Tate & Lyle, Britain's second-biggest sugar company, is to convert its entire retail sugar range to Fairtrade by the end of next year.
The move, which will benefit 6,000 smallholders in Belize, will increase sales of Fairtrade sugar more than tenfold – from £4m to £60m – and raise total Fairtrade sales by around 10 per cent. Tate & Lyle, which has 21 per cent of the retail sugar market, said it had been discussing the move with the UK-based Fairtrade Foundation for two years.
Its decision is another fillip for Fairtrade following the Co-op's support of Fairtrade chocolate, Sainsbury's stocking of Fairtrade bananas and Marks & Spencer's backing for Fairtrade tea and coffee.
"This is the biggest ever Fairtrade switch by a UK company," said Harriet Lamb, director of the UK Fairtrade Foundation.
Under the terms of Fairtrade, farmers receive a guaranteed price for their commodity above the world market rate, as well as a social premium to be used in their communities.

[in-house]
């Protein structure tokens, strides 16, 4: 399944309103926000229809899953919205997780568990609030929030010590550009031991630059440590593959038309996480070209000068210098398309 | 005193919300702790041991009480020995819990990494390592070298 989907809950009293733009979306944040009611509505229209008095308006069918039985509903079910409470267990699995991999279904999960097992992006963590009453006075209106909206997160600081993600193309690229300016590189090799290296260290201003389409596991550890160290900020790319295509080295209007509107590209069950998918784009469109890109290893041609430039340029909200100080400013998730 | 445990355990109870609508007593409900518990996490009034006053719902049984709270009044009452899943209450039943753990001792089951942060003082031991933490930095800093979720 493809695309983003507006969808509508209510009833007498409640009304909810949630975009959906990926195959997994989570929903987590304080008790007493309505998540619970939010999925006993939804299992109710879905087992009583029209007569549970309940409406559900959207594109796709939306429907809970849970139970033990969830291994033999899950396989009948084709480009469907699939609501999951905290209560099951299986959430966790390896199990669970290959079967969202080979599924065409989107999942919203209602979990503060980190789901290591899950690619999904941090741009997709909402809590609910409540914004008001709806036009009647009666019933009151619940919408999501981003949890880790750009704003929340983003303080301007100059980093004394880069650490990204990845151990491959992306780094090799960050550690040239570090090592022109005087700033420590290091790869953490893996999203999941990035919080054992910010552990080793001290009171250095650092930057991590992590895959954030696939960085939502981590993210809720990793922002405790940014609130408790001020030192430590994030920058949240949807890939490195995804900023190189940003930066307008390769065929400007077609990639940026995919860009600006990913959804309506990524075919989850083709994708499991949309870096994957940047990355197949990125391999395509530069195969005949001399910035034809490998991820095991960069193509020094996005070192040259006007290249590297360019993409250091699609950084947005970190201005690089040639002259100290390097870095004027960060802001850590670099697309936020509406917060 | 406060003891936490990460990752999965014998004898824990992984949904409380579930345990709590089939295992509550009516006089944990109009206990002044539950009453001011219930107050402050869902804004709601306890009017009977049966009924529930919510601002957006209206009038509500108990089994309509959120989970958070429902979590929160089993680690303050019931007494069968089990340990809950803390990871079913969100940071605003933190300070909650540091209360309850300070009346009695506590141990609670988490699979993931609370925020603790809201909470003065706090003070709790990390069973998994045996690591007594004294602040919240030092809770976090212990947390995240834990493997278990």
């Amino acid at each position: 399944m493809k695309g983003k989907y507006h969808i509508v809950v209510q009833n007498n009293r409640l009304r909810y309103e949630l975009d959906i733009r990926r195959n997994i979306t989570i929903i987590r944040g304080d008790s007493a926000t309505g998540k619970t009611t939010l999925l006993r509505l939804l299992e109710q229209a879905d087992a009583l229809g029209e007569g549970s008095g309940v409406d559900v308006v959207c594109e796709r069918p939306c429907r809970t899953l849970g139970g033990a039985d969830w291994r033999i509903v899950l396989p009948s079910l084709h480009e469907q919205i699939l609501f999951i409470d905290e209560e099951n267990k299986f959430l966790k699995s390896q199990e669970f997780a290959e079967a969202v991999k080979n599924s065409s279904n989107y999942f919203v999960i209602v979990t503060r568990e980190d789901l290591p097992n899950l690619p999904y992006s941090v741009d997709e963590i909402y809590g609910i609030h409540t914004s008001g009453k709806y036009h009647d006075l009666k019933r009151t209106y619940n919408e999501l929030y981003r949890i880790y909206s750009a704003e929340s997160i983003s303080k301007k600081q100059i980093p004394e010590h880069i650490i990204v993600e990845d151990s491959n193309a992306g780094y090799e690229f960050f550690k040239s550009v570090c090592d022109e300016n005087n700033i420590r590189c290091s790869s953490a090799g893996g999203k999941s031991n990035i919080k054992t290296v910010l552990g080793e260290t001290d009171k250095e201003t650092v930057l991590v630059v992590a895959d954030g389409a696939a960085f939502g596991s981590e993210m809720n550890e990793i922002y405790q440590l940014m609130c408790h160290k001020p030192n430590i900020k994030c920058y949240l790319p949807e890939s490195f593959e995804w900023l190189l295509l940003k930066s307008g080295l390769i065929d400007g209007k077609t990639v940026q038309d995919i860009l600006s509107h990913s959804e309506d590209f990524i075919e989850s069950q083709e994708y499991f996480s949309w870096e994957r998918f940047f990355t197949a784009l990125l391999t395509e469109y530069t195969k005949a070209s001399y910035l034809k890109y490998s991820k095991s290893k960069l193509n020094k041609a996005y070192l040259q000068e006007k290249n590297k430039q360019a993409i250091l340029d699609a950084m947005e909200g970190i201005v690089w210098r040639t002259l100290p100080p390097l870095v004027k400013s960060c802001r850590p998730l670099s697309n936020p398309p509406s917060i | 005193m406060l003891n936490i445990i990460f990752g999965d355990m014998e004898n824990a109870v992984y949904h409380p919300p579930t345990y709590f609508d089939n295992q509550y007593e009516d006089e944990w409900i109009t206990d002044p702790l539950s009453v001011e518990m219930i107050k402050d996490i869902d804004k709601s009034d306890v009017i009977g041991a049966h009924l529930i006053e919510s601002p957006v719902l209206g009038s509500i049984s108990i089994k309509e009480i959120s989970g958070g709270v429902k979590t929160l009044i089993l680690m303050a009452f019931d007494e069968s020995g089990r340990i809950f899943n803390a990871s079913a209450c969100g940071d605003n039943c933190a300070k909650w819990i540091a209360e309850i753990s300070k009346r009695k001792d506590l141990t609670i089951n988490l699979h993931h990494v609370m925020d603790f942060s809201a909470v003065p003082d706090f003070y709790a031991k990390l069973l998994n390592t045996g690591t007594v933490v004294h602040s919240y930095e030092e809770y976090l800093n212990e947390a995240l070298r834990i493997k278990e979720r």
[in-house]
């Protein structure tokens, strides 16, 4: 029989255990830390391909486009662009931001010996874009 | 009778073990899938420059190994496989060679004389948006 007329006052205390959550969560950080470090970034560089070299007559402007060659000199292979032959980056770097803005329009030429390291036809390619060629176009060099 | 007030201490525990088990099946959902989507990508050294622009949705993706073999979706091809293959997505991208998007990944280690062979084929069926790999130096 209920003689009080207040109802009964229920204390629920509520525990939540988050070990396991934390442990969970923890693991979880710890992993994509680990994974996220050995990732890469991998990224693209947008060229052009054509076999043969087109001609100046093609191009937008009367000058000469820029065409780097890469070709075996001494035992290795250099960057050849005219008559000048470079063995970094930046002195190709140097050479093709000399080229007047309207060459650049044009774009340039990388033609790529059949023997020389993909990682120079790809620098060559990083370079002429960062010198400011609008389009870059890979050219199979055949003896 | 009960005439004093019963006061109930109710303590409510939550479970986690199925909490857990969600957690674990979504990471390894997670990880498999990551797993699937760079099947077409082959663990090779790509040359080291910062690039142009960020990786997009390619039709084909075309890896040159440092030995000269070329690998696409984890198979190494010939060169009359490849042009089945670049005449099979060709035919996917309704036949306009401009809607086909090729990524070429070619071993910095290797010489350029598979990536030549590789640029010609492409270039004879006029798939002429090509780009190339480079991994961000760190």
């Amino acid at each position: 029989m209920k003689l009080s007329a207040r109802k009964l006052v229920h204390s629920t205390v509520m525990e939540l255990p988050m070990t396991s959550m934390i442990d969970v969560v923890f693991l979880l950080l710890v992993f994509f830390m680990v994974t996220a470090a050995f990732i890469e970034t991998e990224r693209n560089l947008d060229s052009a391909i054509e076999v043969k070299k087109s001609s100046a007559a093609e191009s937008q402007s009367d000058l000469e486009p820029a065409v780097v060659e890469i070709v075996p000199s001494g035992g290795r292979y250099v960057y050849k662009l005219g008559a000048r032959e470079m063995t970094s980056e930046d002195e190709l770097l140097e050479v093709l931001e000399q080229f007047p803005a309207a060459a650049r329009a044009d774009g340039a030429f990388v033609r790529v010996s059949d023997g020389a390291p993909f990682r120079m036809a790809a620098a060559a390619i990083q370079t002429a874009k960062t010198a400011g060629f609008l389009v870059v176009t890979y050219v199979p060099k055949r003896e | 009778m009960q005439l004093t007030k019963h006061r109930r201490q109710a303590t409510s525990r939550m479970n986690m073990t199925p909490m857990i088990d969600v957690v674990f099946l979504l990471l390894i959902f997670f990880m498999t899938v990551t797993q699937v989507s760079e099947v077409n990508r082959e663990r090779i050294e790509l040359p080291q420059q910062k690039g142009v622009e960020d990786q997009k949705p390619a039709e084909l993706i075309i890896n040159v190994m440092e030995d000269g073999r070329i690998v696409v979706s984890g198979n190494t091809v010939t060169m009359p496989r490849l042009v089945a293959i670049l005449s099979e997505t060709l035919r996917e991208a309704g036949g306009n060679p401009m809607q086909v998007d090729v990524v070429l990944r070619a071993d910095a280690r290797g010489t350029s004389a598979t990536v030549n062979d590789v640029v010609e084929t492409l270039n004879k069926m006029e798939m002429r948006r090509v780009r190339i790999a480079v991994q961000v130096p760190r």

Tate & Lyle expects to pay farmers an extra £2m in the first year of the scheme. Its white granulated sugar will be its first product to be converted, followed by 22 more. The premiums will go to the Belize Sugar Cane Farmers' Association. "These communities have been hit by higher input prices, changes in the EU market, not to mention challenges thrown up by natural disasters such as last year's Hurricane Dean," said Steven Hermiston, a Tate & Lyle spokesman.
The sugar decision could not have come at a better time, according to George Gelber, head of policy at Cafod, the Catholic Agency for Overseas Development. "With changes in EU trade rules, small farmers will increasingly find themselves [up against] some of the world's most efficient producers. It is now up to us to choose Fairtrade whenever we buy sugar."
Sales of Fairtrade certified products have been growing at around 40 per cent a year and topped £290m in 2006.Reuse content